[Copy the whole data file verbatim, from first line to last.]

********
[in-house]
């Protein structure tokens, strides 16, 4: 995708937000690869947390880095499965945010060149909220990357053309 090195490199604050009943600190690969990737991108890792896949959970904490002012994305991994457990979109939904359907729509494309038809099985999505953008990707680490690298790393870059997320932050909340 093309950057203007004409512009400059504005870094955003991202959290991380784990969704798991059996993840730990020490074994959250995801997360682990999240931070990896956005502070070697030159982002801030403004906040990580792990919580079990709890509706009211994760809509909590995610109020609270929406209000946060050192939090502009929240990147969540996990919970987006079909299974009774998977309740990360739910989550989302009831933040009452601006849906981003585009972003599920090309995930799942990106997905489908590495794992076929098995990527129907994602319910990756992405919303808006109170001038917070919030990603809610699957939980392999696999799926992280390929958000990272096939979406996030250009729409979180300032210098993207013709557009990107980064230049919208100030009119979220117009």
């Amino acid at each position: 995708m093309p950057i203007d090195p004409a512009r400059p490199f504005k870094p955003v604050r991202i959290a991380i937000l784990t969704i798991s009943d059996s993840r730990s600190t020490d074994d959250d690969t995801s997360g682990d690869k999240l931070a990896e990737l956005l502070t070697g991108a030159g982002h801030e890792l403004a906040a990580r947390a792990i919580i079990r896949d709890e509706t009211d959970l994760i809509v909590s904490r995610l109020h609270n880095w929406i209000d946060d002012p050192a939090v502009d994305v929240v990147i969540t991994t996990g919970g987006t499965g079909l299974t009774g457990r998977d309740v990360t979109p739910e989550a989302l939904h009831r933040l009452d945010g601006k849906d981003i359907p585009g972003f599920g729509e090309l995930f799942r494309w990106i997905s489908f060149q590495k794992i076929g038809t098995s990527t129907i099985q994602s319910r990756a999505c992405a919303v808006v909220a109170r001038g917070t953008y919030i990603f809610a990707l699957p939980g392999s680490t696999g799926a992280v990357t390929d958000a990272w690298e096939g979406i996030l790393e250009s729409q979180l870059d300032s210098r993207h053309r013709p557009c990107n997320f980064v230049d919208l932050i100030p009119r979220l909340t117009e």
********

[in-house]
């Protein structure tokens, strides 16, 4: 995708937000690869947390880095499965945010060149909220990357053309 090195490199604050009943600190690969990737991108890792896949959970904490002012994305991994457990979109939904359907729509494309038809099985999505953008990707680490690298790393870059997320932050909340 093309950057203007004409512009400059504005870094955003991202959290991380784990969704798991059996993840730990020490074994959250995801997360682990999240931070990896956005502070070697030159982002801030403004906040990580792990919580079990709890509706009211994760809509909590995610109020609270929406209000946060050192939090502009929240990147969540996990919970987006079909299974009774998977309740990360739910989550989302009831933040009452601006849906981003585009972003599920090309995930799942990106997905489908590495794992076929098995990527129907994602319910990756992405919303808006109170001038917070919030990603809610699957939980392999696999799926992280390929958000990272096939979406996030250009729409979180300032210098993207013709557009990107980064230049919208100030009119979220117009």
């Amino acid at each position: 995708m093309p950057i203007d090195p004409a512009r400059p490199f504005k870094p955003v604050r991202i959290a991380i937000l784990t969704i798991s009943d059996s993840r730990s600190t020490d074994d959250d690969t995801s997360g682990d690869k999240l931070a990896e990737l956005l502070t070697g991108a030159g982002h801030e890792l403004a906040a990580r947390a792990i919580i079990r896949d709890e509706t009211d959970l994760i809509v909590s904490r995610l109020h609270n880095w929406i209000d946060d002012p050192a939090v502009d994305v929240v990147i969540t991994t996990g919970g987006t499965g079909l299974t009774g457990r998977d309740v990360t979109p739910e989550a989302l939904h009831r933040l009452d945010g601006k849906d981003i359907p585009g972003f599920g729509e090309l995930f799942r494309w990106i997905s489908f060149q590495k794992i076929g038809t098995s990527t129907i099985q994602s319910r990756a999505c992405a919303v808006v909220a109170r001038g917070t953008y919030i990603f809610a990707l699957p939980g392999s680490t696999g799926a992280v990357t390929d958000a990272w690298e096939g979406i996030l790393e250009s729409q979180l870059d300032s210098r993207h053309r013709p557009c990107n997320f980064v230049d919208l932050i100030p009119r979220l909340t117009e």